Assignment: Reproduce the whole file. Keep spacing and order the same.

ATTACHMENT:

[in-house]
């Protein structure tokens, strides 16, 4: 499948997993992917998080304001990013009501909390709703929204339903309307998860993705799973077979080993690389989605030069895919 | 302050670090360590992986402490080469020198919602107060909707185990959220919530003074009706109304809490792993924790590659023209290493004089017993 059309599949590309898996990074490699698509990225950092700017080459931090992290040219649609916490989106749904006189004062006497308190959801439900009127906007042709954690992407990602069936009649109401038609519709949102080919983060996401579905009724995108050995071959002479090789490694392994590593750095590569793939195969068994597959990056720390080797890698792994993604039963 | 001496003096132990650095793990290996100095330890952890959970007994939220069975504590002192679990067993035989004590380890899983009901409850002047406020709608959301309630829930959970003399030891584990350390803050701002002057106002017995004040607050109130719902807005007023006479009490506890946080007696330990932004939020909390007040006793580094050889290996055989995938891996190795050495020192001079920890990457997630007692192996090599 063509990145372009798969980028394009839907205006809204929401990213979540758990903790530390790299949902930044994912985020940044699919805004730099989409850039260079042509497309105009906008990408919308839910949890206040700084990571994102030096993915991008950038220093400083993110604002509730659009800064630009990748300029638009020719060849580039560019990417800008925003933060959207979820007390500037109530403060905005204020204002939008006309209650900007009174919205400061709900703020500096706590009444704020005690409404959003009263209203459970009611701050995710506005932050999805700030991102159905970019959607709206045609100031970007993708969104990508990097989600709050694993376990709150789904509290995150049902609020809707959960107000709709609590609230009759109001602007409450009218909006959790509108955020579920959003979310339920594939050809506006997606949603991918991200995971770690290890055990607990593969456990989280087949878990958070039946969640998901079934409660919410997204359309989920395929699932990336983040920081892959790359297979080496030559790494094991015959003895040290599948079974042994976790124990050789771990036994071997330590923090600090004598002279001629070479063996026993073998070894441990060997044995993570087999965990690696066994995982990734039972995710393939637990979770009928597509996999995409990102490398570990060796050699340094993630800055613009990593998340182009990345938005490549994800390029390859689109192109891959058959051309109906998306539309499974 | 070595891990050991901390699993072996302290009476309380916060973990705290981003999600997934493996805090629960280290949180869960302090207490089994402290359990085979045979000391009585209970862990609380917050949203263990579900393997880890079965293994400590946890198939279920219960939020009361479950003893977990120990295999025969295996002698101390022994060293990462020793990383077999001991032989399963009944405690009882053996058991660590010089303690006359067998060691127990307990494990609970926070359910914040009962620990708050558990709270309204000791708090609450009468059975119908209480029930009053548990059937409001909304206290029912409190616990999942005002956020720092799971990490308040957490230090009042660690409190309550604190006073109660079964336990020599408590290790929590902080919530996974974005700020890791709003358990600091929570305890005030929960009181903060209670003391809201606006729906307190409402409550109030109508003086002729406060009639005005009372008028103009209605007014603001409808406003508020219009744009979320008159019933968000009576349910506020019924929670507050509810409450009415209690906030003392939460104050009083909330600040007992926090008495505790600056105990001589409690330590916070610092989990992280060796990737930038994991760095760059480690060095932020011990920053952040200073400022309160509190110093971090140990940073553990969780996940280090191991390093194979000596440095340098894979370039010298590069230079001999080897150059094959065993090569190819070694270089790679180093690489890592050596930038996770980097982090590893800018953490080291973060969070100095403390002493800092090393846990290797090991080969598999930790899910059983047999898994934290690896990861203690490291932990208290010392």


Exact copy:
[in-house]
């Protein structure tokens, strides 16, 4: 499948997993992917998080304001990013009501909390709703929204339903309307998860993705799973077979080993690389989605030069895919 | 302050670090360590992986402490080469020198919602107060909707185990959220919530003074009706109304809490792993924790590659023209290493004089017993 059309599949590309898996990074490699698509990225950092700017080459931090992290040219649609916490989106749904006189004062006497308190959801439900009127906007042709954690992407990602069936009649109401038609519709949102080919983060996401579905009724995108050995071959002479090789490694392994590593750095590569793939195969068994597959990056720390080797890698792994993604039963 | 001496003096132990650095793990290996100095330890952890959970007994939220069975504590002192679990067993035989004590380890899983009901409850002047406020709608959301309630829930959970003399030891584990350390803050701002002057106002017995004040607050109130719902807005007023006479009490506890946080007696330990932004939020909390007040006793580094050889290996055989995938891996190795050495020192001079920890990457997630007692192996090599 063509990145372009798969980028394009839907205006809204929401990213979540758990903790530390790299949902930044994912985020940044699919805004730099989409850039260079042509497309105009906008990408919308839910949890206040700084990571994102030096993915991008950038220093400083993110604002509730659009800064630009990748300029638009020719060849580039560019990417800008925003933060959207979820007390500037109530403060905005204020204002939008006309209650900007009174919205400061709900703020500096706590009444704020005690409404959003009263209203459970009611701050995710506005932050999805700030991102159905970019959607709206045609100031970007993708969104990508990097989600709050694993376990709150789904509290995150049902609020809707959960107000709709609590609230009759109001602007409450009218909006959790509108955020579920959003979310339920594939050809506006997606949603991918991200995971770690290890055990607990593969456990989280087949878990958070039946969640998901079934409660919410997204359309989920395929699932990336983040920081892959790359297979080496030559790494094991015959003895040290599948079974042994976790124990050789771990036994071997330590923090600090004598002279001629070479063996026993073998070894441990060997044995993570087999965990690696066994995982990734039972995710393939637990979770009928597509996999995409990102490398570990060796050699340094993630800055613009990593998340182009990345938005490549994800390029390859689109192109891959058959051309109906998306539309499974 | 070595891990050991901390699993072996302290009476309380916060973990705290981003999600997934493996805090629960280290949180869960302090207490089994402290359990085979045979000391009585209970862990609380917050949203263990579900393997880890079965293994400590946890198939279920219960939020009361479950003893977990120990295999025969295996002698101390022994060293990462020793990383077999001991032989399963009944405690009882053996058991660590010089303690006359067998060691127990307990494990609970926070359910914040009962620990708050558990709270309204000791708090609450009468059975119908209480029930009053548990059937409001909304206290029912409190616990999942005002956020720092799971990490308040957490230090009042660690409190309550604190006073109660079964336990020599408590290790929590902080919530996974974005700020890791709003358990600091929570305890005030929960009181903060209670003391809201606006729906307190409402409550109030109508003086002729406060009639005005009372008028103009209605007014603001409808406003508020219009744009979320008159019933968000009576349910506020019924929670507050509810409450009415209690906030003392939460104050009083909330600040007992926090008495505790600056105990001589409690330590916070610092989990992280060796990737930038994991760095760059480690060095932020011990920053952040200073400022309160509190110093971090140990940073553990969780996940280090191991390093194979000596440095340098894979370039010298590069230079001999080897150059094959065993090569190819070694270089790679180093690489890592050596930038996770980097982090590893800018953490080291973060969070100095403390002493800092090393846990290797090991080969598999930790899910059983047999898994934290690896990861203690490291932990208290010392």